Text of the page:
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Me and my gal.


The upside of Netflix being shut out by movie studios from streaming new Hollywood movies is that they have had to look high and low for content. The low has been some putrid indie films. The high has been some great British television. An example of the best is a British television series called “Black Mirror.” There are only six episodes available, but they are well worth your time.

Black Mirror has been described as an anthology series like The Twilight Zone, and it does have some similarities in that each episode is thought-provoking and often deals in moral or ethical issues. It’s set in the near future and technology plays an important role in each episode. For example, there is an episode called “The Entire History of You” that envisions a time where we all have video recorders attached to our eyes and implanted in our heads. This allows us to play back everything we experience at will on nearby television screens. While this instantly settles disputes about what people said, it also causes lots of problems. For example, the question “where were you last night?” is not simply answered by words any longer. Now we go to the videotape to actually see what you saw last night. It’s an intriguing concept and one bound to improve honesty. But a young couple with trust issues finds the pitfalls of having all this “evidence” to dwell on.

Another episode that really struck me was one called “Be Right Back” in which a man tells his wife he’s just going out and will be right back, but then gets killed in an auto accident. At the funeral, a friend tells the widow that there is a service available that takes all of a person’s online activity (pictures, emails, tweets, etc.) and creates a humanoid in that person’s form that has that person’s personality including memories, vocabulary and sense of humor. She urges the widow to simply re-create her husband from his online persona. After some initial misgivings, she agrees. The humanoid arrives and is indistinguishable from her husband and has all his online memories. But there are problems in any human-humanoid relationship and the episode shows them and how they are resolved. The episode seeks to explore the question whether a person is really just the sum of his online communications. By the way, the widow is played by Hayley Atwell, whom you may know as Agent Carter in the recent ABC television series.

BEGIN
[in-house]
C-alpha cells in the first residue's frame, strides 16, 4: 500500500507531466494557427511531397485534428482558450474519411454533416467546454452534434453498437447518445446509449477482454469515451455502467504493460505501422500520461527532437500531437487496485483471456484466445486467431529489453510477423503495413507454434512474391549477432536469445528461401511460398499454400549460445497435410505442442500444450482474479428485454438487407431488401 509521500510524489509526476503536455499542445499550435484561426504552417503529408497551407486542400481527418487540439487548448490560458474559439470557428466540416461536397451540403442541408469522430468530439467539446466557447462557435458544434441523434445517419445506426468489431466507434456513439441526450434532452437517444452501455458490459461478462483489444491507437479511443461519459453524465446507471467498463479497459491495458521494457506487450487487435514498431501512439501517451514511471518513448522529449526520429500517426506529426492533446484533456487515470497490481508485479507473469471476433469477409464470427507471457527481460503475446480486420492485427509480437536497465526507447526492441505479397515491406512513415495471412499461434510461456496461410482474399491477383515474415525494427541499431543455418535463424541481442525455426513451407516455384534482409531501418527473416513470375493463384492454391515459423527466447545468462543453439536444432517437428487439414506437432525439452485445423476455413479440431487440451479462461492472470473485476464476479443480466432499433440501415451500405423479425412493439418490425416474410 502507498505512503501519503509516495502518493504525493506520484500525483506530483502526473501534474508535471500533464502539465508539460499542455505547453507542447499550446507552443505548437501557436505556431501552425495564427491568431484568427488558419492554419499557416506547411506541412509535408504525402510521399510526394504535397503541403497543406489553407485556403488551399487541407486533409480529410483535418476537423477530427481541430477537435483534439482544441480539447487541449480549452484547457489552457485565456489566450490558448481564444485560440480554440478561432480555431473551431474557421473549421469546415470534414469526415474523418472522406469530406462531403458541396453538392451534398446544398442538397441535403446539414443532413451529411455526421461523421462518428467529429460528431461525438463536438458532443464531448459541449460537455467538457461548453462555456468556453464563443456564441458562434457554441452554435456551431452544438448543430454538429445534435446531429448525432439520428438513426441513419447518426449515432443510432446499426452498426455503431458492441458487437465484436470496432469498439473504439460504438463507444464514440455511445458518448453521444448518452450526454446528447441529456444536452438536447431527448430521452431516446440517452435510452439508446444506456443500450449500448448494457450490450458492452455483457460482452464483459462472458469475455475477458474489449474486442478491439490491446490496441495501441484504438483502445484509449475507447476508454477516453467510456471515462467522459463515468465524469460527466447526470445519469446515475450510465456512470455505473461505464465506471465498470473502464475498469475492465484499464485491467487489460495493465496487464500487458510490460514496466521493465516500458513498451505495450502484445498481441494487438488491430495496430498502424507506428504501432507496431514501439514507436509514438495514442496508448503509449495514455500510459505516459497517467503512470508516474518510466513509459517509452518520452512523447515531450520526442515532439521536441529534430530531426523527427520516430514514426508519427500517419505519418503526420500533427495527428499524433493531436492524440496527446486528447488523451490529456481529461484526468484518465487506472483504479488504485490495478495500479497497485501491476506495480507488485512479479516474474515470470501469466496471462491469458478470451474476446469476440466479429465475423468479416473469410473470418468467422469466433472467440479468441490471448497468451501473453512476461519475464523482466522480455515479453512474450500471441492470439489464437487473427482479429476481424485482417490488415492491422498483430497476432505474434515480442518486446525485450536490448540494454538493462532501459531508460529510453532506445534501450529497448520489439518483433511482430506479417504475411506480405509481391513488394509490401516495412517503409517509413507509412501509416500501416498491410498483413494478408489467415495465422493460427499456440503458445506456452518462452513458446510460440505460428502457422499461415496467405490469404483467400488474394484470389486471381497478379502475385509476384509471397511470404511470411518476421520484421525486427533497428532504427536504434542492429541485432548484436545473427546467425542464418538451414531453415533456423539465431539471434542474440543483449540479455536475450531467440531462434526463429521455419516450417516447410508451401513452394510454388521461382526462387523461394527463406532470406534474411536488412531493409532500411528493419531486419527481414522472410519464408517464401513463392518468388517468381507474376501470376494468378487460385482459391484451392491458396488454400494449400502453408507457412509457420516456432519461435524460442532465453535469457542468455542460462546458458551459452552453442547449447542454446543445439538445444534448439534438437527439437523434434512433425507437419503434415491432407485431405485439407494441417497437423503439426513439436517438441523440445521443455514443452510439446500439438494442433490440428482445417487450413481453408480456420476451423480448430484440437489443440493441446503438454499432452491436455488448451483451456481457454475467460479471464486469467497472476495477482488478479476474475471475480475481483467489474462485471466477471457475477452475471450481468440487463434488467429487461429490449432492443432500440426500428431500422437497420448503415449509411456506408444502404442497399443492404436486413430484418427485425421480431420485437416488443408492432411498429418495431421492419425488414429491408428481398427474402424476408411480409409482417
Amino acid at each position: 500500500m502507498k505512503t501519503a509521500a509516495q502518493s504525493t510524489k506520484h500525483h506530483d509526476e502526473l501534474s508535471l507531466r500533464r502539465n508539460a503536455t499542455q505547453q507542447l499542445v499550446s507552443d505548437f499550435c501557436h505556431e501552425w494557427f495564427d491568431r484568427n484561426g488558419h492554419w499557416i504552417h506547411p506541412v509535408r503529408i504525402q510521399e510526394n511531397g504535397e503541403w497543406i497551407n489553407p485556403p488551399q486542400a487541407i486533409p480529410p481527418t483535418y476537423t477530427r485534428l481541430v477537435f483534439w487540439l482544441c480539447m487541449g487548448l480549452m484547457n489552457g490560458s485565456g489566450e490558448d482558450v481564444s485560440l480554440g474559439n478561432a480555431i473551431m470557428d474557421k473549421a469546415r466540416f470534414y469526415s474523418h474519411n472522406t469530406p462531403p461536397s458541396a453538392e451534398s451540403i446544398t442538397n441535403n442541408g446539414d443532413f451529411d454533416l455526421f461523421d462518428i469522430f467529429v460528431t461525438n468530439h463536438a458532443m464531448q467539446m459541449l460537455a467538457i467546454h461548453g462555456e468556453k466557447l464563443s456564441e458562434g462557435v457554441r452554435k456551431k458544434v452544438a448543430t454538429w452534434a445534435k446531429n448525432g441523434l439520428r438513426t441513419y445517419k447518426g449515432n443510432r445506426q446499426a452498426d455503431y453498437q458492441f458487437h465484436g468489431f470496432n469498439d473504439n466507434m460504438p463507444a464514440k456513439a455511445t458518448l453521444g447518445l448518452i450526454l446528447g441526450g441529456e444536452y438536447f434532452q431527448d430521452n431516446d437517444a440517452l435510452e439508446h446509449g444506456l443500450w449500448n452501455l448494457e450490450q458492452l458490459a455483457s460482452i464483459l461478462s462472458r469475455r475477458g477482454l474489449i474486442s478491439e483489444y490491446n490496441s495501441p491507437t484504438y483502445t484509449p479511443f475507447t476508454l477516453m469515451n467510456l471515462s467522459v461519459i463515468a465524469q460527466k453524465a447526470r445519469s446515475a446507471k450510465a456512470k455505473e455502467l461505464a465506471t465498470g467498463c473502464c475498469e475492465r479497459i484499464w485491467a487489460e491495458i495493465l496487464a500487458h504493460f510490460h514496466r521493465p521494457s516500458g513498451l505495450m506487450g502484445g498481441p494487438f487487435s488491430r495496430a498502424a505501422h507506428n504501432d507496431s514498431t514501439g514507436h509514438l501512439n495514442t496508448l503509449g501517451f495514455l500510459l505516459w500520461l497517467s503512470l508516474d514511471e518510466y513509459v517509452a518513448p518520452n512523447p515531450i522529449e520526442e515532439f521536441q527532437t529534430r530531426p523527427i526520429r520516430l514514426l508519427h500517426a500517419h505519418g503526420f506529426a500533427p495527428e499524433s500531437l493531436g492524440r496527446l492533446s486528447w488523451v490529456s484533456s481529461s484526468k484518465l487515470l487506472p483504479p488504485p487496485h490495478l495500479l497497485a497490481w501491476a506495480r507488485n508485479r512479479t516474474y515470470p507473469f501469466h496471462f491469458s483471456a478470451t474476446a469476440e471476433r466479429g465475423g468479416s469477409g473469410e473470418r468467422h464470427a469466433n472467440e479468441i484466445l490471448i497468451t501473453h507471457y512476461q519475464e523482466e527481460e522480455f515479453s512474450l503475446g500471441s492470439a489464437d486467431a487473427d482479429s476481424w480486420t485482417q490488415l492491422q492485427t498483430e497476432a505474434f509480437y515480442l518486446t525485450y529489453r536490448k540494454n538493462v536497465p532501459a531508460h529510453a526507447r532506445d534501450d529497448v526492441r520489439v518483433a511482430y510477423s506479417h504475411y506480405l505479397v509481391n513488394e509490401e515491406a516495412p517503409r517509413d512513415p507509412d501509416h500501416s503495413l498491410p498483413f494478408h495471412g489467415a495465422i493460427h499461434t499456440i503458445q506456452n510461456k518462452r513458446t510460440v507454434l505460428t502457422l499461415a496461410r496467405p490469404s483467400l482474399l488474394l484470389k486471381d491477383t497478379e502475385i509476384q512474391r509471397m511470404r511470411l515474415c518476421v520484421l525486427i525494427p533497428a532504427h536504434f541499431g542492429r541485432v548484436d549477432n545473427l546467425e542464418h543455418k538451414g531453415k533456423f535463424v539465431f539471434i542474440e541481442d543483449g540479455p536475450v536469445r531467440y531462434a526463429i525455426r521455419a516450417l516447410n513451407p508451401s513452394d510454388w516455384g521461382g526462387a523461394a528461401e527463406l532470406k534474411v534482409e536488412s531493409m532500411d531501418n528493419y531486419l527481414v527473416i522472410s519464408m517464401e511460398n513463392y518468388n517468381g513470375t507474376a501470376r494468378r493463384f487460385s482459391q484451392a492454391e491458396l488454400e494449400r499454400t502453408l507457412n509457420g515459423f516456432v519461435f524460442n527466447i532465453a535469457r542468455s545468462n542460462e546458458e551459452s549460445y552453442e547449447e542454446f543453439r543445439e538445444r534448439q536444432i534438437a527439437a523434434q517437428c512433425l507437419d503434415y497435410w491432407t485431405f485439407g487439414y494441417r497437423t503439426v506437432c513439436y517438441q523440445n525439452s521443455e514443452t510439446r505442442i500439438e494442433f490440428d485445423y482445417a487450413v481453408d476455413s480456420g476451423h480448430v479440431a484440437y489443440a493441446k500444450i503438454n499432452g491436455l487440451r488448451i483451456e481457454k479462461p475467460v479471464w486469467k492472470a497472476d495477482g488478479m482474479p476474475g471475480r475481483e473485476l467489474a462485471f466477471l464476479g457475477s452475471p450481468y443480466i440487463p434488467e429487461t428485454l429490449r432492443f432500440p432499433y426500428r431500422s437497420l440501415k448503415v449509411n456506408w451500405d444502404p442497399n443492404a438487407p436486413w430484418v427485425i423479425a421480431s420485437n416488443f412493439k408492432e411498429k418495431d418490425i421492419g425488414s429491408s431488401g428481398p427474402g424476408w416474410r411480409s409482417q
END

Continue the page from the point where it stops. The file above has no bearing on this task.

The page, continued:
The “Be Right Back” episode reminds me of another film that explored the romantic relationship between man and machine. It is the 2013 Spike Jonze film “Her” starring Joaquin Phoenix and the voice of Scarlett Johansson. There, Phoenix plays a man who literally falls in love with the Siri-like voice of his computer. This is not as far-fetched as it sounds. As computer assistants become more and more sophisticated, we are encouraged to think of them as persons. That’s why they have names. But any relationship between artificial intelligence and real intelligence is bound to be fraught with problems and that is what “Her” shows. Can a person be in love with a dis-embodied voice or is a body necessary? If you think about it, this is not a new question. In the past, there have been dis-embodied, long-distance relationships by mail or later telephone. Most of these did not work out once the parties met face to face, because real life is different from the intellectual life.

About six months ago I wrote about the peril of mistaking a life online with a real life. I urged readers to “Friend someone who lives in your neighborhood, rather than on Facebook. Deliver a Tweet in person. Interact with flesh and blood people and not just their avatars.” Television programs such as  “Black Mirror” and films such as “Her” show why artificial friends are as unhealthy as imaginary ones. It’s easy to be seduced by technology. That voice on your phone sounds so real. It’s always polite and helpful. Real people can be bothersome, rude and even hostile. But ultimately an online relationship is a fantasy. And living in a fantasy world, you always run the risk of a rude awakening.